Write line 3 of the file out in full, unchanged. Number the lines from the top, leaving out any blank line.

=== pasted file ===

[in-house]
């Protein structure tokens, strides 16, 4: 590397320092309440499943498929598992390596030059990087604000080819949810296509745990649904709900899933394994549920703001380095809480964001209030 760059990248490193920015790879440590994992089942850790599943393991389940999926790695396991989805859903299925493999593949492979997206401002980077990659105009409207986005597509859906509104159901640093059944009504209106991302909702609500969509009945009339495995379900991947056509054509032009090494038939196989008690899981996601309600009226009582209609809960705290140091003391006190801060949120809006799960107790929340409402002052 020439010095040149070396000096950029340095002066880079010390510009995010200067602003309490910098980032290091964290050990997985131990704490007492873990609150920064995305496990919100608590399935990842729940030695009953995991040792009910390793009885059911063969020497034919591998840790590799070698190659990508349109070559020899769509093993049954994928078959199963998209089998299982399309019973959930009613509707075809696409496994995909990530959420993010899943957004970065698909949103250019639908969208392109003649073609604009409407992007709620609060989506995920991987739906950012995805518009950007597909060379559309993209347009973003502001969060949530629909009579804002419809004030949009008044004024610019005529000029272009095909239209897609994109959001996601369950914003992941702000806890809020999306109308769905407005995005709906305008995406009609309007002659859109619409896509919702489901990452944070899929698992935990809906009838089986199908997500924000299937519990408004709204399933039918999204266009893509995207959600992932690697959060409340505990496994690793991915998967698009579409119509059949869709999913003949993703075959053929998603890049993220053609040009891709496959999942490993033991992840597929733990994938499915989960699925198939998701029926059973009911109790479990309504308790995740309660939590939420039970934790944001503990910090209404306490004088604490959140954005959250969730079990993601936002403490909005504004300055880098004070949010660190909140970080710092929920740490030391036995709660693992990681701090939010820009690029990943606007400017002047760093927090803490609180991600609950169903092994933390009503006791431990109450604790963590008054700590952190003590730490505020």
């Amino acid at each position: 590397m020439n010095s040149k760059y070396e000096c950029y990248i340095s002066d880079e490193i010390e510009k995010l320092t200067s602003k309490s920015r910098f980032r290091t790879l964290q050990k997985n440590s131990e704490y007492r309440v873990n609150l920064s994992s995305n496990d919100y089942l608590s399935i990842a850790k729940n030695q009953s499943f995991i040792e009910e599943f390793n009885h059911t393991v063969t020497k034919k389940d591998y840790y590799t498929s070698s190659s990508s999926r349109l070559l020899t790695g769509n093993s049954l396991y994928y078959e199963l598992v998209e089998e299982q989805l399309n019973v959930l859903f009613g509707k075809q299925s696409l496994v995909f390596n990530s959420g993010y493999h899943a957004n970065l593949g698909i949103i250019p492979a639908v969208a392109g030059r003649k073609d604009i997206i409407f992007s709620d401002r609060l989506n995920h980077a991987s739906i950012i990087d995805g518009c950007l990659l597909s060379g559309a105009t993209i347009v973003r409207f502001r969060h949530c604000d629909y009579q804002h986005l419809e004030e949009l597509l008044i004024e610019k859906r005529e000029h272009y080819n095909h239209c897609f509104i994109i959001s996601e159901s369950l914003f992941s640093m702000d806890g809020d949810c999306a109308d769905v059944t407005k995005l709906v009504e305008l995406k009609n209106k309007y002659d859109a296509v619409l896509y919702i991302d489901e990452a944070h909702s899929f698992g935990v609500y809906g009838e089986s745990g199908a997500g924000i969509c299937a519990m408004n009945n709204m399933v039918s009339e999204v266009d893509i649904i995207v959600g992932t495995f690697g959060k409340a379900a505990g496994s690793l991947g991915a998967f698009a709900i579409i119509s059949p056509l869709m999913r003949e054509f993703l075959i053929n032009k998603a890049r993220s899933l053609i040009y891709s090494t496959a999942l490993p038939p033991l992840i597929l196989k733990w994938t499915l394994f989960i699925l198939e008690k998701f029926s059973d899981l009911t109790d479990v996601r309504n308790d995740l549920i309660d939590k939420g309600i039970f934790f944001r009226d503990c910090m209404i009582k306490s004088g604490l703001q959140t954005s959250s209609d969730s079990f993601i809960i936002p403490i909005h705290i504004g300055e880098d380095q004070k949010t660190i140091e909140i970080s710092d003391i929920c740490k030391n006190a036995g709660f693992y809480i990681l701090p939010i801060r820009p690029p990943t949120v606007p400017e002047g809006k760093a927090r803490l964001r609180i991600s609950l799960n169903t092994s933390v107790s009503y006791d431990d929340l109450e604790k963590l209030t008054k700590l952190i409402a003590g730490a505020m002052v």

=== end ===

């Amino acid at each position: 590397m020439n010095s040149k760059y070396e000096c950029y990248i340095s002066d880079e490193i010390e510009k995010l320092t200067s602003k309490s920015r910098f980032r290091t790879l964290q050990k997985n440590s131990e704490y007492r309440v873990n609150l920064s994992s995305n496990d919100y089942l608590s399935i990842a850790k729940n030695q009953s499943f995991i040792e009910e599943f390793n009885h059911t393991v063969t020497k034919k389940d591998y840790y590799t498929s070698s190659s990508s999926r349109l070559l020899t790695g769509n093993s049954l396991y994928y078959e199963l598992v998209e089998e299982q989805l399309n019973v959930l859903f009613g509707k075809q299925s696409l496994v995909f390596n990530s959420g993010y493999h899943a957004n970065l593949g698909i949103i250019p492979a639908v969208a392109g030059r003649k073609d604009i997206i409407f992007s709620d401002r609060l989506n995920h980077a991987s739906i950012i990087d995805g518009c950007l990659l597909s060379g559309a105009t993209i347009v973003r409207f502001r969060h949530c604000d629909y009579q804002h986005l419809e004030e949009l597509l008044i004024e610019k859906r005529e000029h272009y080819n095909h239209c897609f509104i994109i959001s996601e159901s369950l914003f992941s640093m702000d806890g809020d949810c999306a109308d769905v059944t407005k995005l709906v009504e305008l995406k009609n209106k309007y002659d859109a296509v619409l896509y919702i991302d489901e990452a944070h909702s899929f698992g935990v609500y809906g009838e089986s745990g199908a997500g924000i969509c299937a519990m408004n009945n709204m399933v039918s009339e999204v266009d893509i649904i995207v959600g992932t495995f690697g959060k409340a379900a505990g496994s690793l991947g991915a998967f698009a709900i579409i119509s059949p056509l869709m999913r003949e054509f993703l075959i053929n032009k998603a890049r993220s899933l053609i040009y891709s090494t496959a999942l490993p038939p033991l992840i597929l196989k733990w994938t499915l394994f989960i699925l198939e008690k998701f029926s059973d899981l009911t109790d479990v996601r309504n308790d995740l549920i309660d939590k939420g309600i039970f934790f944001r009226d503990c910090m209404i009582k306490s004088g604490l703001q959140t954005s959250s209609d969730s079990f993601i809960i936002p403490i909005h705290i504004g300055e880098d380095q004070k949010t660190i140091e909140i970080s710092d003391i929920c740490k030391n006190a036995g709660f693992y809480i990681l701090p939010i801060r820009p690029p990943t949120v606007p400017e002047g809006k760093a927090r803490l964001r609180i991600s609950l799960n169903t092994s933390v107790s009503y006791d431990d929340l109450e604790k963590l209030t008054k700590l952190i409402a003590g730490a505020m002052v």